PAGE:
Also, speaking of age and generational assumptions, I note that most of the people whose ages are given in this article are actually older than (or at the upper limit of) the "Millennials" anyway.
posted by desuetude at 8:41 AM on April 10, 2015 [2 favorites]


This Gen-X'er noted with a wry snort that the article states that it's Millennials that are "the first generation that will be worse off than their parents."

This Gen-X'er, being possessed of the irritating snark that so well characterizes my age cohort, feels compelled to note that the article doesn't state that at all.

It actually says (boldface mine):

"My generation, people between the ages of 18 and 31, is the first to do worse financially than the two generations before it"
posted by We put our faith in Blast Hardcheese at 8:42 AM on April 10, 2015 [3 favorites]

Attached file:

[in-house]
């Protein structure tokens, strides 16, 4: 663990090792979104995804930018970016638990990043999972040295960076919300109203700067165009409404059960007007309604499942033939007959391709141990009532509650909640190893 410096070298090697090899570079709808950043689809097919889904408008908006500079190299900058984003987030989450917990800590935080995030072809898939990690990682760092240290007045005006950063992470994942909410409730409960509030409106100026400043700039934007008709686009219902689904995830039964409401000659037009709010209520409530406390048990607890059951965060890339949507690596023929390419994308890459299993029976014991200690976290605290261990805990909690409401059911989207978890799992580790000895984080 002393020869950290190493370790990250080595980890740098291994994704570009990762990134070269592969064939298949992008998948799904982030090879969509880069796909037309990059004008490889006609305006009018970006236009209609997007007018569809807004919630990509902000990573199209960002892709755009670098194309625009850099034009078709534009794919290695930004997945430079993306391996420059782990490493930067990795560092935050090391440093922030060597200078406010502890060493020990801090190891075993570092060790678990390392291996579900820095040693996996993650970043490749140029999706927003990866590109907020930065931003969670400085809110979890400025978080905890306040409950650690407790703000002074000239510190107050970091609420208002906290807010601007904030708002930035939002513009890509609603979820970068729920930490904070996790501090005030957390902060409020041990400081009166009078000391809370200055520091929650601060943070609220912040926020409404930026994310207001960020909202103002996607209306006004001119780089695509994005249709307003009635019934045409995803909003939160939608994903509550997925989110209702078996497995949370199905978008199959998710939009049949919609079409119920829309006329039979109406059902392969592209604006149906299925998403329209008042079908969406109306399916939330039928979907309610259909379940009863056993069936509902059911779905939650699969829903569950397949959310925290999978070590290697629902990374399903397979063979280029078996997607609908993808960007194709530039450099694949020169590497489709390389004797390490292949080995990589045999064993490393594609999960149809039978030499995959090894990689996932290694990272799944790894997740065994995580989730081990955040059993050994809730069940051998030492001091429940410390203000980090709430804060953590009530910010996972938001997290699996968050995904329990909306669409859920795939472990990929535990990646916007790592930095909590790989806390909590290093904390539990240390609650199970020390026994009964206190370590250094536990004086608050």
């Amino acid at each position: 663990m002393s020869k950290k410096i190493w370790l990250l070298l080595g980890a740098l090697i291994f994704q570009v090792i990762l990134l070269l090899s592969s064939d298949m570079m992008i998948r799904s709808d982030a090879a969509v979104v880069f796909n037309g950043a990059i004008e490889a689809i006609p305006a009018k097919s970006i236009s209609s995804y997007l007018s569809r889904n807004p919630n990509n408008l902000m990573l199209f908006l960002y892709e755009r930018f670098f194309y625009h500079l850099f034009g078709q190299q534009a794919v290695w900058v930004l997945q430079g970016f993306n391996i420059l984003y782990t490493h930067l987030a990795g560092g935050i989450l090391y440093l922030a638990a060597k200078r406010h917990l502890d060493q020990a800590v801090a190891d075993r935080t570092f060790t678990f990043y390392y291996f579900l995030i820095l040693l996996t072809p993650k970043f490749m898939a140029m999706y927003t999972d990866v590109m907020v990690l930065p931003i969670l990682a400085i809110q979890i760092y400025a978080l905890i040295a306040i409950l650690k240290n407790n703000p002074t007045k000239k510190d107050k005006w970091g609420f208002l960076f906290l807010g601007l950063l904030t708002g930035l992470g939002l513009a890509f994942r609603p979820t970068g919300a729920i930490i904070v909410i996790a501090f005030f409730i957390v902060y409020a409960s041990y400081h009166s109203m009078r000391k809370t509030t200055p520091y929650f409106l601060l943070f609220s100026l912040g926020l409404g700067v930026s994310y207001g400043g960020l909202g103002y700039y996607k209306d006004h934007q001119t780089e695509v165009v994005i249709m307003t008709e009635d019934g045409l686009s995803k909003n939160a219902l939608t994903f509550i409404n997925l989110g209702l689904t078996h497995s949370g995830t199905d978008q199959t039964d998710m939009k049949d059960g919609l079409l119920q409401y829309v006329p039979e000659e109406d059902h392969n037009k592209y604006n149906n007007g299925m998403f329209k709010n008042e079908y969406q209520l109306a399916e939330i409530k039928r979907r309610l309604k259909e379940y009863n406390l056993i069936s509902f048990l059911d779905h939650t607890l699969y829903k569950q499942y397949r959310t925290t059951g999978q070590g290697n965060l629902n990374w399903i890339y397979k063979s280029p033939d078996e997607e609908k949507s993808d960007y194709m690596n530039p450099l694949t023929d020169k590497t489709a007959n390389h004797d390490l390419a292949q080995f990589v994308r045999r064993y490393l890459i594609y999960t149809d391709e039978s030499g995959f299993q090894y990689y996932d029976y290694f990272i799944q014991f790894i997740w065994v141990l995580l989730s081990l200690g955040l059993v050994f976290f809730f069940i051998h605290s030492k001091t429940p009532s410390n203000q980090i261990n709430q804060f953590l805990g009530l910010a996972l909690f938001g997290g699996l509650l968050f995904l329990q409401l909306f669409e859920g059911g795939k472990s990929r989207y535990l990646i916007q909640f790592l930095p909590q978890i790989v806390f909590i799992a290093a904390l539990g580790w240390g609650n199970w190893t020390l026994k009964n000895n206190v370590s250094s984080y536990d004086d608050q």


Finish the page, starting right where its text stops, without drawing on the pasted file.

It's ok, guys! There's plenty of fucked to go around. We don't have to hoard the fucked: there's enough for all of us.
posted by ArbitraryAndCapricious at 8:44 AM on April 10, 2015 [28 favorites]


Although this does not really address the issues that most commenters find relevant, I am attracted to the economic benefits associated with a system like this. Namely, that high quality, more expensive goods could be purchased which, when the purchase price is divided up six or seven ways, end up being less expensive to the individual.